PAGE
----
He was an Albanian, and his fellow countrymen in the Constantinople garrison at once made common cause with the opponents of the committee.
He was defeated by a candidate of the National Democratic party in East Ham, and none of the Pacifist Labour men with whom he had made common cause found their way into Parliament.
And Charles V., were deaf to his admonitions to make common cause against the Turks.
In 1666 the rajah Palakkah, whose father and grandfather had been murdered by the family of Hassan, the tyrant of Sumatra, made common cause with the Dutch against that despot.
The two races even became intermingled, and, making common cause against the Romans, were defeated by Maximinus in 451.
Two chiefs then held the ceded districts, Himmat Bahadur, the leader of the Sanyasis, who promoted the views of the British, and Shamsher, who made common cause with the Mahrattas.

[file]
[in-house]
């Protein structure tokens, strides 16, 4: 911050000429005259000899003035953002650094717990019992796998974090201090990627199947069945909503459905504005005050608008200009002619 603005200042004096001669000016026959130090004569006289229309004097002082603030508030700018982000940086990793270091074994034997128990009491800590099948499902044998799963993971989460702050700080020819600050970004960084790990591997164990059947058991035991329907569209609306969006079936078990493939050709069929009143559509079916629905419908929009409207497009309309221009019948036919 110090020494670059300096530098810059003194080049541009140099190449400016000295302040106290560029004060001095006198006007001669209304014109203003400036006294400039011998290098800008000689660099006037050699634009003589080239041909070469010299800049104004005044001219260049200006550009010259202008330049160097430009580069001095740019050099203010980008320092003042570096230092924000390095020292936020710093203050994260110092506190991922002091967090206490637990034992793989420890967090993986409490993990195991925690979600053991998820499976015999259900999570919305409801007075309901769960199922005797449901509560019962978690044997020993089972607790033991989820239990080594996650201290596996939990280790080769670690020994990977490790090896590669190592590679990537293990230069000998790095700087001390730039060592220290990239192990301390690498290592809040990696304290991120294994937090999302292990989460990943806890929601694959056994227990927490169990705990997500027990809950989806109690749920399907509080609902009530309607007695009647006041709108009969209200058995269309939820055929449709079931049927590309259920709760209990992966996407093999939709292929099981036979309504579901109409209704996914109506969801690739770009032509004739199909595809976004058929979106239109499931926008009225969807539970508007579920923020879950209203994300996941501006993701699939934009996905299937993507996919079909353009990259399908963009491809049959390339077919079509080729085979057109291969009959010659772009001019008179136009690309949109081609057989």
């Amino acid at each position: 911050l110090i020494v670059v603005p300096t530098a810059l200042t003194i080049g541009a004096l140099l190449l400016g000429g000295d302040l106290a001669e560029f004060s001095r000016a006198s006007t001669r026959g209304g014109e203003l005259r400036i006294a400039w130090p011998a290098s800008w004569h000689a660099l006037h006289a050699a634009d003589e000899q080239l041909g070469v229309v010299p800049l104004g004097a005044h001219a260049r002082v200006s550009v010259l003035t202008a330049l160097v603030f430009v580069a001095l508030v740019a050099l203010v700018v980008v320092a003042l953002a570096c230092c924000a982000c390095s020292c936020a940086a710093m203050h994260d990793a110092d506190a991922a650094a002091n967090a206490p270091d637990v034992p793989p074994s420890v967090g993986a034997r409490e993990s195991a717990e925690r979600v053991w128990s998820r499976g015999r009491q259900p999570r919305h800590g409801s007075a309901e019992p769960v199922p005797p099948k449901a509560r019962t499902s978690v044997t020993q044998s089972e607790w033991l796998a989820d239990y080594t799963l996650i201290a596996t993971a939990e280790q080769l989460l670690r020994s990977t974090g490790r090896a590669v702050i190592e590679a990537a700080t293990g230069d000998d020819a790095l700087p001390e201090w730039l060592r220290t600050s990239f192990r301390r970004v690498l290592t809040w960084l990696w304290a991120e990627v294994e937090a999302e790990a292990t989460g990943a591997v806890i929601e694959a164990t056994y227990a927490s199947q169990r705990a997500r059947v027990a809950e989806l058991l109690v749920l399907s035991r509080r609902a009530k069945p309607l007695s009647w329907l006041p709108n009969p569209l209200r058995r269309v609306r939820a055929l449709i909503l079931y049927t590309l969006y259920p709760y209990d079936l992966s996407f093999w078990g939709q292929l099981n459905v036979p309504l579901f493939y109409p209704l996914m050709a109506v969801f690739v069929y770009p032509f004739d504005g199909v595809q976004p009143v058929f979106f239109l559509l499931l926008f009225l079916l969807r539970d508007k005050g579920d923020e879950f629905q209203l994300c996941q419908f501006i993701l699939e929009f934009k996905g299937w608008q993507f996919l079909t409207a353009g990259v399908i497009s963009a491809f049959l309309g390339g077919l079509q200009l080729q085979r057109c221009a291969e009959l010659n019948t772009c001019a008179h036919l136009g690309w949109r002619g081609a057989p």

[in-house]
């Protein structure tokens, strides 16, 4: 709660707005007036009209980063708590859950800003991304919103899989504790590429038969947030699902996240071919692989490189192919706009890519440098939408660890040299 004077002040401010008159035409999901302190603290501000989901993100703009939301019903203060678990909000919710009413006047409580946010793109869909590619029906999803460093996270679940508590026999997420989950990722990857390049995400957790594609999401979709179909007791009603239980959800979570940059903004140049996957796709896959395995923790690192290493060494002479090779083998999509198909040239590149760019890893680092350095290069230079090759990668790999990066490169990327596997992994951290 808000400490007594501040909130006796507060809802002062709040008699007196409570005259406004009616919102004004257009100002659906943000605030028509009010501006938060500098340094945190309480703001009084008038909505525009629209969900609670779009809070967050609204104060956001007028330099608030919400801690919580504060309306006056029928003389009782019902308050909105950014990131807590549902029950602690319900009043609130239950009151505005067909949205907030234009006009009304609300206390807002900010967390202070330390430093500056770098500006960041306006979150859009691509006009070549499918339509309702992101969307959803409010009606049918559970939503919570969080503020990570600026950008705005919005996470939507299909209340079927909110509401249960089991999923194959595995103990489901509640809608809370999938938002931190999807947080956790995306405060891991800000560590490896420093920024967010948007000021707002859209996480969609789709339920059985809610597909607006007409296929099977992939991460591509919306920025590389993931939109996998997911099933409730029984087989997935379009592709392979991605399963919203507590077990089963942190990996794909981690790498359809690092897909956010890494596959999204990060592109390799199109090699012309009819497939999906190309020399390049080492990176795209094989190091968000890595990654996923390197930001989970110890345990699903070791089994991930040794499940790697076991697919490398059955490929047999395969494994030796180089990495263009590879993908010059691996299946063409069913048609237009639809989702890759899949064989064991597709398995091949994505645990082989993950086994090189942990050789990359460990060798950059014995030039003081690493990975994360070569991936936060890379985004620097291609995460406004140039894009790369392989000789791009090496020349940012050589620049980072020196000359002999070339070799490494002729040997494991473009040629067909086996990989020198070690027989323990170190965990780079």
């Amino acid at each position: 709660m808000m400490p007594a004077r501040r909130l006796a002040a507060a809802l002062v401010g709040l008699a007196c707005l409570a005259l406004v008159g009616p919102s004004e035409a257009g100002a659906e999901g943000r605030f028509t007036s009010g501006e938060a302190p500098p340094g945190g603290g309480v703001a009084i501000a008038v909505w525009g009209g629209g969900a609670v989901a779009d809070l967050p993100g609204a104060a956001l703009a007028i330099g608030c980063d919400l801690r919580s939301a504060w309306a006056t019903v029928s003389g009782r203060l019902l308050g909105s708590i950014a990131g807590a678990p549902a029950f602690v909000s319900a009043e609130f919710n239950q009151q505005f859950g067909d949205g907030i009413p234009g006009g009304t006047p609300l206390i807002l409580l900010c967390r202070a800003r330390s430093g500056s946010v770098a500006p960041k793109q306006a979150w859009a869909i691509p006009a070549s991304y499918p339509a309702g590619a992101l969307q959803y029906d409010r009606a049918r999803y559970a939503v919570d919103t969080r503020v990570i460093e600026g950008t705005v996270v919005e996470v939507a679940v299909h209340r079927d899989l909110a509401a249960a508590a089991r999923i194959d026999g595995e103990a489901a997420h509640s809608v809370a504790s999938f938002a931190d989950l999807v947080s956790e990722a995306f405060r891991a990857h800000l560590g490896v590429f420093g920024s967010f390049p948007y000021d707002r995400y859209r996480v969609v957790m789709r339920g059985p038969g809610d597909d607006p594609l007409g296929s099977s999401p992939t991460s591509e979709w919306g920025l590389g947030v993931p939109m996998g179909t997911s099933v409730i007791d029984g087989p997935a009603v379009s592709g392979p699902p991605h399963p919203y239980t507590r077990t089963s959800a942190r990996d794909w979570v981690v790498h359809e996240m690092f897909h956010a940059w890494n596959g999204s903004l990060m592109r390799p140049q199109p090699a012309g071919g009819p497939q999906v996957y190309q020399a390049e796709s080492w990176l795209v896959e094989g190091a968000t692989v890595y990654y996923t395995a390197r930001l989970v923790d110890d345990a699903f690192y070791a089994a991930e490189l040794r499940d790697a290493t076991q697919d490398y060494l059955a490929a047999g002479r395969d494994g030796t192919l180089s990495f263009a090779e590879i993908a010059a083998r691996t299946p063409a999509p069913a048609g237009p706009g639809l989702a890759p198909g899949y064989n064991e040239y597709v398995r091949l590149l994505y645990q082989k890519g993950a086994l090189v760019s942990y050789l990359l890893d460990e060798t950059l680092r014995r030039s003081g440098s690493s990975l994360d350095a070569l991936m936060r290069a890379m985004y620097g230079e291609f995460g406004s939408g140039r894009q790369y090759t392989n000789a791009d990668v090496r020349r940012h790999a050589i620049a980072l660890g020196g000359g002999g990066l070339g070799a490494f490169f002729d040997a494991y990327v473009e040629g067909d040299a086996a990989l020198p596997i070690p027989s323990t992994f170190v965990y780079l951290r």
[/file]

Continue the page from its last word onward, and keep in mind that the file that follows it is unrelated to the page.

His fervent faith in the doctrines of Islam was unquestioned, and his ultimate failure was due in considerable measure to the refusal of the Kabyles, Berber mountain tribes whose Mahommedanism is somewhat loosely held, to make common cause with the Arabs against the French.
And, since it had been suppressed, not, as in the East, by mystical speculation, its mightiest antagonist, but by the political church of the hierarchy, we find that wherever chiliasm appears in the middle ages it makes common cause with all enemies of the secularized church.
In accordance with this proposal, the two Lower Estates, on the 16th of September, subscribed a memorandum addressed to the Rigsraad, declaring their willingness to renounce their privileges, provided the nobility did the same; which was tantamount to a declaration that the whole of the clergy and burgesses had made common cause against the nobility.
The once exiled dynasties the conscientiously re-established the legitimate Church, and both conservative powers made common cause against revolutionary tendencies.